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1

A swap is

an agreement between two parties
to exchange cashflows in the future.

The agreement defines
the dates when the cashflows are to be paid and
the way that they are to be calculated.

Usually, the calculation of the cashflows involves
the future values of
one or more market variables
(eg
interest rates,
security prices,
commodity prices or
currencies).

2

In a “plain vanilla” interest rate swap (also known as a “par swap”)

Company B agrees to pay Company A
cashflows
equal to interest at a
predetermined fixed rate
on a notional principal
for a number of years.

At the same time,
Company A agrees to pay Company B
cashflows equal to interest at a
floating rate
on the same notional principal
for the same period of time.

The currencies of the two sets of cashflows
are the same.

3

For swaps note that

1  The notional principal
⁃ is used only for the calculation of interest payments.
⁃ The principal itself is not exchanged. 



2  The floating-rate payment to be paid at a particular date is
⁃ usually based on the value of the relevant floating rate
⁃ at the previous cashflow payment date.
⁃ This means that at
⁃ any time
⁃ the monetary amount of the next floating payment
⁃ is always known.
⁃ In many interest rate swaps, the floating rate is LIBOR. 



3   The phrase plain vanilla is used here because we are referring to the most basic form of interest rate swap.
⁃ Other more complicated swaps are often referred to as
⁃ exotic swaps. 


4

What is LIBOR?

LIBOR is short for the London Interbank Offered Rate.
a LIBOR rate is the short-term spot interest rate
at which one large international bank
is willing to lend money to another large international bank.
specifically, LIBOR rates are
the rates of interest offered between
Eurocurrency banks
for fixed-term deposits.

5

A series of LIBOR rates exists for different terms

(from overnight lending up to 12 months)
in many of the major currencies.
These include the
Euro,
US dollars,
UK sterling,
Japanese yen,
Swiss francs,
Australian dollars and
New Zealand dollars.

6

LIBOR zero rates are generally

higher than the corresponding Treasury Bill rates.
This is because they are not risk-free,
as banks are able to default on their loans.

7

The floating-rate payments under many interest rate derivatives are based on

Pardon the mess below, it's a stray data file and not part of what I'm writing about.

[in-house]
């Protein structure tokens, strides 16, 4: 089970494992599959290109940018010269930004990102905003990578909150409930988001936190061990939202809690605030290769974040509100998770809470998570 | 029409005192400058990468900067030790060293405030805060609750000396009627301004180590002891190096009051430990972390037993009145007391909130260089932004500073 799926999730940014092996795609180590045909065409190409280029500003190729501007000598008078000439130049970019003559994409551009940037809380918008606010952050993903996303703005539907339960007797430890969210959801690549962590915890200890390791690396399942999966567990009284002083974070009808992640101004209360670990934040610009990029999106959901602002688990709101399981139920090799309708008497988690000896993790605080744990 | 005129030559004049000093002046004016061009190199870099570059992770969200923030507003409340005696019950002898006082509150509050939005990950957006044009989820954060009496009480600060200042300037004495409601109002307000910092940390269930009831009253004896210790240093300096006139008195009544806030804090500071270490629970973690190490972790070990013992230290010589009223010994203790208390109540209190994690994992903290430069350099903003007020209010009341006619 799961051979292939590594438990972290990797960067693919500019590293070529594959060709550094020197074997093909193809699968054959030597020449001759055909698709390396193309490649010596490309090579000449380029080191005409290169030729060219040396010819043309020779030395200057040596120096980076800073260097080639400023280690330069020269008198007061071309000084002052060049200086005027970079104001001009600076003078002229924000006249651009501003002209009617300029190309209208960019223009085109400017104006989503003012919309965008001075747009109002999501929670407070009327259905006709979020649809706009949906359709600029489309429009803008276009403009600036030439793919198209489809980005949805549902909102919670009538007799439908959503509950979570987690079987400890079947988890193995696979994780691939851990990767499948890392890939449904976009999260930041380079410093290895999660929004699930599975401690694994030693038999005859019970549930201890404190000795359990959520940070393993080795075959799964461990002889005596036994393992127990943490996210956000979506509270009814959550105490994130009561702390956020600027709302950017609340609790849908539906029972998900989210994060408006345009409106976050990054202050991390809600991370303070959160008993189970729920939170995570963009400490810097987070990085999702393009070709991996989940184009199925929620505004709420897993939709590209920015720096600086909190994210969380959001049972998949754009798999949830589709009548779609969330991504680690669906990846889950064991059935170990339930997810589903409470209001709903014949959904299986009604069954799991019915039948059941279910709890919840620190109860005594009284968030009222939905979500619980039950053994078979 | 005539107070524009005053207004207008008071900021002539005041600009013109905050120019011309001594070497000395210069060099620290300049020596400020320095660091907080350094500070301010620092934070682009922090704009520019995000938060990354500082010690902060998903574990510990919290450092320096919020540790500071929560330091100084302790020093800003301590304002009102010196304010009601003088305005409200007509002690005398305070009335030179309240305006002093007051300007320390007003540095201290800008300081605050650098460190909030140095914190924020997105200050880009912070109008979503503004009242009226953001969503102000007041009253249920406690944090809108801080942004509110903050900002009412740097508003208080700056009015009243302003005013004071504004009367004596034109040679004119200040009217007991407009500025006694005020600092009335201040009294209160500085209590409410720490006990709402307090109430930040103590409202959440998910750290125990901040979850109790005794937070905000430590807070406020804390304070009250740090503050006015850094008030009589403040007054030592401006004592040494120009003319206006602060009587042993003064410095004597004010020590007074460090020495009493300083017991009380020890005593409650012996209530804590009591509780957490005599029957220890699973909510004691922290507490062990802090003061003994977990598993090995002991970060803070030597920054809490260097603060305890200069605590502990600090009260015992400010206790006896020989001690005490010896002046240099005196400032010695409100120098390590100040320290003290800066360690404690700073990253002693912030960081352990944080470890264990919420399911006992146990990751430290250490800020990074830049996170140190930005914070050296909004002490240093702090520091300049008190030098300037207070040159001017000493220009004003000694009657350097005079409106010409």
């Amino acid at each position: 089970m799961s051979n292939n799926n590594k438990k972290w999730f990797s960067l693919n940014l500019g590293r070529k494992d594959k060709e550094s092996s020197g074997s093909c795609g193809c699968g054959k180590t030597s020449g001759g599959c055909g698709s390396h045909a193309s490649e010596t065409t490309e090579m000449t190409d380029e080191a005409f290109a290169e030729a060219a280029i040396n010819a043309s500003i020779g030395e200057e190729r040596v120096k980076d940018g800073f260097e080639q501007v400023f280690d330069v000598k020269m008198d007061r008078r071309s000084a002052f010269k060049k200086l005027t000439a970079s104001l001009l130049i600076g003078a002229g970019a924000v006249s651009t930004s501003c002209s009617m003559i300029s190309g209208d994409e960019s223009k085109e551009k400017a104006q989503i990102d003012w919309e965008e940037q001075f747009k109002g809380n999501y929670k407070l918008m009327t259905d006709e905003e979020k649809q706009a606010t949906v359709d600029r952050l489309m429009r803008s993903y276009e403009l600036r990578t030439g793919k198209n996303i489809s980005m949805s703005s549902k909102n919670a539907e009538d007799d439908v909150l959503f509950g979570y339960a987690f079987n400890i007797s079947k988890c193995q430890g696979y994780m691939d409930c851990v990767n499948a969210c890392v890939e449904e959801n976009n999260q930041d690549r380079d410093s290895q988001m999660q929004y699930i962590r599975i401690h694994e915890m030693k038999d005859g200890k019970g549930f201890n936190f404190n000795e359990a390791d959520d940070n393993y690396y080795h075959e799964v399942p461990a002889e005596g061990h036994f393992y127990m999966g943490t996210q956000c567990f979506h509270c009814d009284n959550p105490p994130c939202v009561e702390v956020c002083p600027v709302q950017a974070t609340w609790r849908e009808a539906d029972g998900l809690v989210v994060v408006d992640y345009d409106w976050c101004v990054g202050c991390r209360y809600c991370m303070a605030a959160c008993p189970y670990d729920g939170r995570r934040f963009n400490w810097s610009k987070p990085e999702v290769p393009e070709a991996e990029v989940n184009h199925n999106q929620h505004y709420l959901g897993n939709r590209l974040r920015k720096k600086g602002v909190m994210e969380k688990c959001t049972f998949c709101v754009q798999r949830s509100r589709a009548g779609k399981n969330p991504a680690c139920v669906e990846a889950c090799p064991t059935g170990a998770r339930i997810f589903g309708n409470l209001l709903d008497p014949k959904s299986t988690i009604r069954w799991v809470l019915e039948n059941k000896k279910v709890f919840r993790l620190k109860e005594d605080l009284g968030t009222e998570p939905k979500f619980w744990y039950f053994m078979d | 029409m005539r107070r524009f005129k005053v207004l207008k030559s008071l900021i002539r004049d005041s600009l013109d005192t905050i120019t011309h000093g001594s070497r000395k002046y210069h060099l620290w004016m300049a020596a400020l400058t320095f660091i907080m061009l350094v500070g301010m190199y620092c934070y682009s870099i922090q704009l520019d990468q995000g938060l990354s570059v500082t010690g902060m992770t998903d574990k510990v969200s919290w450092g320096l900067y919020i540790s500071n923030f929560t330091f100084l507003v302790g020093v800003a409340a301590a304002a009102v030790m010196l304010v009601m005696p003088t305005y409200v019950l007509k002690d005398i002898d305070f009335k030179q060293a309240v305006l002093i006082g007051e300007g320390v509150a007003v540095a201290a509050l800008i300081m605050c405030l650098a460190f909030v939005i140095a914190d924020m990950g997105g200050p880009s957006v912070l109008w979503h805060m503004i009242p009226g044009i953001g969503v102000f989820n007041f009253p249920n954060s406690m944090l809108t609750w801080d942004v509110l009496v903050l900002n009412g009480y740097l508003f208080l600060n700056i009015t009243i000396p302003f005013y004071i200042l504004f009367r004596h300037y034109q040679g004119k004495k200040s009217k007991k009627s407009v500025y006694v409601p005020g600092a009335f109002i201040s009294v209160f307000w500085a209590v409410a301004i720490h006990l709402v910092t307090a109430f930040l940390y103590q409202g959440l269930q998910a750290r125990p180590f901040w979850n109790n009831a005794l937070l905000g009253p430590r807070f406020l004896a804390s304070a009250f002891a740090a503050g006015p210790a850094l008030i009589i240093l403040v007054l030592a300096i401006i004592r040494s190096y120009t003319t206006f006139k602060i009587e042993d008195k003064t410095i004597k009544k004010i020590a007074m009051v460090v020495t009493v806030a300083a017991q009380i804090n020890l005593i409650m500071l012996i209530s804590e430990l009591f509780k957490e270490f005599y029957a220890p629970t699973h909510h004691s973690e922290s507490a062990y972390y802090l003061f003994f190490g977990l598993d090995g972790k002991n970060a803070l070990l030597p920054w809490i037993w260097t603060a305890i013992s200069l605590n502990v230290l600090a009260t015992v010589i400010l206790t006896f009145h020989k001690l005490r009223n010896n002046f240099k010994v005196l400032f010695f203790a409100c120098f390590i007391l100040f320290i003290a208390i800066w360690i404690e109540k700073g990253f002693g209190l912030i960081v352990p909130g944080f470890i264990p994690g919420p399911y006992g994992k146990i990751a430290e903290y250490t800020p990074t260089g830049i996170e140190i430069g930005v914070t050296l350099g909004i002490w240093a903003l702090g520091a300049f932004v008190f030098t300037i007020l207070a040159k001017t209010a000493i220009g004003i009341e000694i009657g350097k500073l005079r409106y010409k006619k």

LIBOR rates.

8

cashflows under a “plain vanilla” swap.

Example
5-year interest rate swap
based on a notional principal of $50 million.
Under the terms of the swap,
Company B agrees to make interest payments annually in arrears
based on a fixed interest rate of 6% pa,
in return for which Company A makes
corresponding variable interest rate payments
based on the 1-year (spot) LIBOR rate.
The cashflows paid can be represented in a diagram.

9

Using a swap to transform the nature of the liabilities

The swap contract has the effect of
transforming the nature of the liabilities.
In the example above, Company B
can use the swap
to transform a
floating-rate loan into a fixed-rate loan,
while, for Company A,
the swap has the effect of
transforming a fixed-rate loan into
a floating-rate loan.

10

swaps can be used to transform the nature of an asset

from one earning
a fixed rate of interest into one
earning a floating rate of interest
(or vice versa).

11

Arranging a swap

Usually, two non-financial companies
do not get in touch directly to arrange a swap.
They each deal with a financial intermediary
(such as a bank)
which is remunerated
by the difference
between the value of
a pair of offsetting transactions,
providing neither client defaults on their swap.

12

Interest rate swap with a bank as intermediary example

  A is a net borrower at a floating rate of LIBOR + 0.35% pa, ie 0.1% pa more than before 



  B is a net borrower at a fixed rate of 6.6% pa, ie 0.1% pa more than before 



  providing neither A nor B defaults on their swap, the bank as intermediary will end up making a profit of 0.2% pa on the principal of $50 million, ie $100,000 pa for the 5-year life of the swap.

13

In practice, any outstanding risk to the intermediary is

normally collateralised
with securities,
minimising the default risk – t
hese securities are deposited with the intermediary and
retained in the event of default by the counterparty.

14

warehousing swaps:

In practice, it is unlikely that two companies
will contact an intermediary